A guest post by Dr. Angelle M. Jones
“Defend the weak and the fatherless; uphold the cause of the poor and the oppressed. Rescue the weak and the needy; deliver them from the hand of the wicked."
–Psalm 82:3-4 (NIV)
The scripture above calls for the weak, the fatherless, the poor, oppressed and needy to be delivered from the hand of wicked oppressors. Although the psalmist knew that God could deliver, he also knew that God often uses those in authority to deliver.
Thousands of years later, God’s cry for deliverance continues. The question is, who will answer?
In the case of enslaved Africans, this cry was heard by a group of Christians called Abolitionists. It would be understandable that slaves couldn’t imagine there being one White person genuinely reflecting the tenets of the Christian faith. All the slaves could probably envision were their masters with a whip in one hand and a Bible in another. Could it be that any would be willing to take an interest in delivering the enslaved? Could it be that there might be one White person, much less more than one, willing to risk their reputation to set slaves free? As the psalmist cried out in behalf of the oppressed, would there not be one who would do the same for the slaves?
The Quakers heard the voice of the Lord. In response, they were very instrumental in becoming anti-slavery activists. They clearly understood that slavery as it existed in the minds of the oppressor, was not the heart of God. Because of their stance against slavery, they stood on scriptures such as Genesis 1:27 that says humankind was created in the Imago Dei (the image of God). They believed if everyone was created in God’s image, then everyone – including slaves –had the same right to be free.
In the year 1754, the British Quakers led the way in starting to dismantle the prevailing attitudes toward the slave trade and the institution of slavery. After several years of changing thought instituted by the power of the gospel, British and American theologians worked to abolish slavery. The power of the Gospel was evident during what was called the Great Awakening. In a time when Christians were complacently building wealth from the owning of slaves, God brought revival to the hearts of many. History has it that during this time, more and more White Christians began to embrace the belief that it was a sin to purchase or own slaves.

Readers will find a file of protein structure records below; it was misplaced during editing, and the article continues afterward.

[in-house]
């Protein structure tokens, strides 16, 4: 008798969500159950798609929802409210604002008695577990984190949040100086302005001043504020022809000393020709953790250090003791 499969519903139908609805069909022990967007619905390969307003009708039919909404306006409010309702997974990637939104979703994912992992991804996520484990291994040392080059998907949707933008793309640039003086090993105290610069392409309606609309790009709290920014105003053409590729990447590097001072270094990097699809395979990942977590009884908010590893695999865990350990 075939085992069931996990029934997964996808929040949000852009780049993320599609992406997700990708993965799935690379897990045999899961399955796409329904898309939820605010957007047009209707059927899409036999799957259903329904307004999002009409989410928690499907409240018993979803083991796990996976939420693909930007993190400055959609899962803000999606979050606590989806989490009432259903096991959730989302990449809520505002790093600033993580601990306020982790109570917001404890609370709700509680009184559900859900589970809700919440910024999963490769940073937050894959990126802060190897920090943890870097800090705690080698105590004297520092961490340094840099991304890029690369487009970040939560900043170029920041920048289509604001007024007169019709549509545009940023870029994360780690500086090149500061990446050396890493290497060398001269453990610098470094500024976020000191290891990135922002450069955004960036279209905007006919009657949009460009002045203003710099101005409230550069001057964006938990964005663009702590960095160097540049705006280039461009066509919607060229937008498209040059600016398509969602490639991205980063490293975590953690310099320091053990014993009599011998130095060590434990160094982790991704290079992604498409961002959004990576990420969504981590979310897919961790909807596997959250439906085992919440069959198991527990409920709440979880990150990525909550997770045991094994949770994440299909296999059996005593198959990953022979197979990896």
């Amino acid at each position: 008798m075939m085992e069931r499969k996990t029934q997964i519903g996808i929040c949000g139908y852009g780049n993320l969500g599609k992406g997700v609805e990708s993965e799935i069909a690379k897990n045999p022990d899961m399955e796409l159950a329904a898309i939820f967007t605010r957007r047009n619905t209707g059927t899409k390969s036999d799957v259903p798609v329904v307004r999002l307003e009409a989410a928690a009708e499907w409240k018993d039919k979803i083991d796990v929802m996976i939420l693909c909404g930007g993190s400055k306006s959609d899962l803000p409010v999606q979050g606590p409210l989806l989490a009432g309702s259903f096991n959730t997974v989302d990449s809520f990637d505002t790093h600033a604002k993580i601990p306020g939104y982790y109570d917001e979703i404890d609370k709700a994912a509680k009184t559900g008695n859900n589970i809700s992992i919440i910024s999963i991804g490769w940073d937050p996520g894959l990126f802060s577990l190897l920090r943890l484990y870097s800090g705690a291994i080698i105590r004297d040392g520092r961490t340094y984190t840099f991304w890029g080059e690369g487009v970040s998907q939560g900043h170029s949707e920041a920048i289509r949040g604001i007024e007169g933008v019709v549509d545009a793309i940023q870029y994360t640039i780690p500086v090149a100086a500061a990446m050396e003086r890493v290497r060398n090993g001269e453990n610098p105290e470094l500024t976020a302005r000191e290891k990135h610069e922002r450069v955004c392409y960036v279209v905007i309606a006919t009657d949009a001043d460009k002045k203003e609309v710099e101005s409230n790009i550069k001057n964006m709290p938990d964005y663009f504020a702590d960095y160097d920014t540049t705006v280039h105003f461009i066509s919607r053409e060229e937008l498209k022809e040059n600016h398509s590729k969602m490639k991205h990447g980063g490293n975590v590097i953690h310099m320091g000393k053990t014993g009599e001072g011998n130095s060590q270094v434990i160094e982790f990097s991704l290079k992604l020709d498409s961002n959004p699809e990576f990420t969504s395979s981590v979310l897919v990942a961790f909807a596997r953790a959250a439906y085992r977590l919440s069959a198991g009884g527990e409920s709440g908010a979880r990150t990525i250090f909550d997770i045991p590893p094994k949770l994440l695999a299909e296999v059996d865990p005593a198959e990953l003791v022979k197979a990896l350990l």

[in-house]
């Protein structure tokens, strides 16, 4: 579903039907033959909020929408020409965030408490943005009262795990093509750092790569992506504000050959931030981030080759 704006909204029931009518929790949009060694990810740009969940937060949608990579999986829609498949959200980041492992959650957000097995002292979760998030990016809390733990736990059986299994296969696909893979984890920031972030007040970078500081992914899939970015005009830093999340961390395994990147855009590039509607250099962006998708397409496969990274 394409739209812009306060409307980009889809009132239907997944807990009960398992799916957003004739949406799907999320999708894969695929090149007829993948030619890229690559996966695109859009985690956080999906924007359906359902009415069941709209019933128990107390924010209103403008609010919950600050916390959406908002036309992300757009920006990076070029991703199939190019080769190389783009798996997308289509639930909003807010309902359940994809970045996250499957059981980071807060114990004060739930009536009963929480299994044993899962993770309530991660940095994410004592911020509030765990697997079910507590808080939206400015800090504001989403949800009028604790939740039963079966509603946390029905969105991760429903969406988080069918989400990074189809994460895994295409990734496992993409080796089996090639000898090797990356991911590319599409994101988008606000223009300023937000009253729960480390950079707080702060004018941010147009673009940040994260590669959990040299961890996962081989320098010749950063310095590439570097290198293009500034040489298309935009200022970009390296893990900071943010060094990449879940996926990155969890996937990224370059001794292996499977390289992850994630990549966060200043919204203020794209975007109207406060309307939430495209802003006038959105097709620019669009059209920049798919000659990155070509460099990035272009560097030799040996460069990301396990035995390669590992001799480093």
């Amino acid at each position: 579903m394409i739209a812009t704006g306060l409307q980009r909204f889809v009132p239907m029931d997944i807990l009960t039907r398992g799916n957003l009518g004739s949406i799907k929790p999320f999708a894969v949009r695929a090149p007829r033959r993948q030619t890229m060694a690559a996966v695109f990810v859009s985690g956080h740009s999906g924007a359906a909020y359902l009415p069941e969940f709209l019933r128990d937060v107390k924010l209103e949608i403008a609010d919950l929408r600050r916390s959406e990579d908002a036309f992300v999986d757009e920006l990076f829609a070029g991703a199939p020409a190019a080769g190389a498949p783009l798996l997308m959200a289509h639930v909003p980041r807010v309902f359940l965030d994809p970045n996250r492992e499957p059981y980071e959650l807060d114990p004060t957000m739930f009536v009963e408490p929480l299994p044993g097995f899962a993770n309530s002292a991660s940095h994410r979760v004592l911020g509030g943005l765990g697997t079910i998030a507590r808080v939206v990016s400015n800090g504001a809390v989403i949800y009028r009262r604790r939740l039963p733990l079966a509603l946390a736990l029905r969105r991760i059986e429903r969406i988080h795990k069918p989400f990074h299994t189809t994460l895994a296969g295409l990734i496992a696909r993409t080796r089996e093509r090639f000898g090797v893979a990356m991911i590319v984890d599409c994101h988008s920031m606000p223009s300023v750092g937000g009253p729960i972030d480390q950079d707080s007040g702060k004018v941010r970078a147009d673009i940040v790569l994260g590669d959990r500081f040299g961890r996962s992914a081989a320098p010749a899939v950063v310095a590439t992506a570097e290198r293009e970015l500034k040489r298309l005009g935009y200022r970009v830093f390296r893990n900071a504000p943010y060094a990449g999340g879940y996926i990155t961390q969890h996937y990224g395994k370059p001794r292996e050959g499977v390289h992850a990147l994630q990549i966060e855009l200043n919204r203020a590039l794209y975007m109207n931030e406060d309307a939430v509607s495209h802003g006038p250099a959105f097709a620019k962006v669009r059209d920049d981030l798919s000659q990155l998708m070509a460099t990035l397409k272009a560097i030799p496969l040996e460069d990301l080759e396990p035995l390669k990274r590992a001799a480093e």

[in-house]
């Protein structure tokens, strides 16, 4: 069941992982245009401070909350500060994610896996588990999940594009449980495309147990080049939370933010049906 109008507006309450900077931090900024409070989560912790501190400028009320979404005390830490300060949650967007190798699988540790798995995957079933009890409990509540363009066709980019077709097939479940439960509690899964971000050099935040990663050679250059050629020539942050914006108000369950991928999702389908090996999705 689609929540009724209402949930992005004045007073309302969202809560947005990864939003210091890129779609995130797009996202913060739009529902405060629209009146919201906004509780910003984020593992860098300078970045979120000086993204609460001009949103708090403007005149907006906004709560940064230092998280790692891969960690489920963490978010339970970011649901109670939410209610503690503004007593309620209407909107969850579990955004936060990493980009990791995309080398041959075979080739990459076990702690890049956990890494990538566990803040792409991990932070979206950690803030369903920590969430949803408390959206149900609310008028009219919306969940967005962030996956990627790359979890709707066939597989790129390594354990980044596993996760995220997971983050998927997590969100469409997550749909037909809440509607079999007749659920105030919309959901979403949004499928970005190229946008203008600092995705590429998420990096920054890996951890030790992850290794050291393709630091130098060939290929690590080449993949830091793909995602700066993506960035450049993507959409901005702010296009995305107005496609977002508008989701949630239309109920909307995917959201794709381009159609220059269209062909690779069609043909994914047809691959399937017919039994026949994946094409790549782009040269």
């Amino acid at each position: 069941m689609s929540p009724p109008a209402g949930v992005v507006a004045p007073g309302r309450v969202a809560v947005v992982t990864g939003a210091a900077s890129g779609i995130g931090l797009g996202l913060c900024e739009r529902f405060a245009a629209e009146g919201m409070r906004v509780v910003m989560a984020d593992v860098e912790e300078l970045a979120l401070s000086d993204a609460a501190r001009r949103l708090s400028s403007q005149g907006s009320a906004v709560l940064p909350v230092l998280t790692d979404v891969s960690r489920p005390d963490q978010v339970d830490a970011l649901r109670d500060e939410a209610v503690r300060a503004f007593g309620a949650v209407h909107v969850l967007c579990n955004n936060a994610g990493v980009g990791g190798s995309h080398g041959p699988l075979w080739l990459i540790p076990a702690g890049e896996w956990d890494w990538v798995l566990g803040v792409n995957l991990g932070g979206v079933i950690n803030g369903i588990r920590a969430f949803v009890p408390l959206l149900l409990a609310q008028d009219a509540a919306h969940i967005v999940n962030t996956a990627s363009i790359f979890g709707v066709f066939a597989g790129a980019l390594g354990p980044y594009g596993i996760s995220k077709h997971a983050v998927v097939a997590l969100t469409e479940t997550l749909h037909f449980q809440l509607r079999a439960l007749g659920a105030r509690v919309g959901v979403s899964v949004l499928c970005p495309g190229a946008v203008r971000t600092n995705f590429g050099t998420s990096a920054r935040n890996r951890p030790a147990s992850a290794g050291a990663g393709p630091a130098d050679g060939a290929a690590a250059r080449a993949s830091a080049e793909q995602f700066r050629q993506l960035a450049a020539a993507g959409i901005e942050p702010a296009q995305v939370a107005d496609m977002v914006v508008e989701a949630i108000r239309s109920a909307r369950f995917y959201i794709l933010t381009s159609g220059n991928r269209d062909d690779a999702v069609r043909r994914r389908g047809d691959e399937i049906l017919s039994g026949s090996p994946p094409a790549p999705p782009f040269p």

As the southern White Christians used their authority to initiate and organize the movement, the Abolitionists became the modern-day answer to the psalmist’s cry for God’s people to be a delivering people in Psalm 82. In southern states where slavery was clearly accepted as the norm by most White people, there were those whose views were slowly transforming.
As some began openly opposing slavery, many of them lost position and privileges in society. Privileged because of the color of their skin, for thirty years these White men and women answered God’s call to sacrifice their own lives to deliver the oppressed. A White and Black brigade! They were brave, bold and resilient. Hidden from the slave masters, the White Abolitionists became the secret friends of slaves escaping to freedom on foot from the South to the North. With an intersection of bravery and unwavering faith, an estimated 100,000 slaves escaped on the path to freedom called the Underground Railroad.
Following a God-inspired pathway of routes while moving on foot, slaves journeyed through the woods, dangerous hidden roads, waded across rivers and swamps. They also hid in covered wagons, homes, church buildings and businesses often operated by the Abolitionists. Sometimes they rode on horses at night to reach the shore where they were loaded onto boats, crossing over into the promised land of the northern states. Only by the divine guidance of the Holy Spirit, the Underground Railroad was woven together by Christian Abolitionists who helped to create this divinely orchestrated path of deliverance. Although not all safely escaped, by God’s grace, many survived to tell of their victorious journeys from slavery to freedom.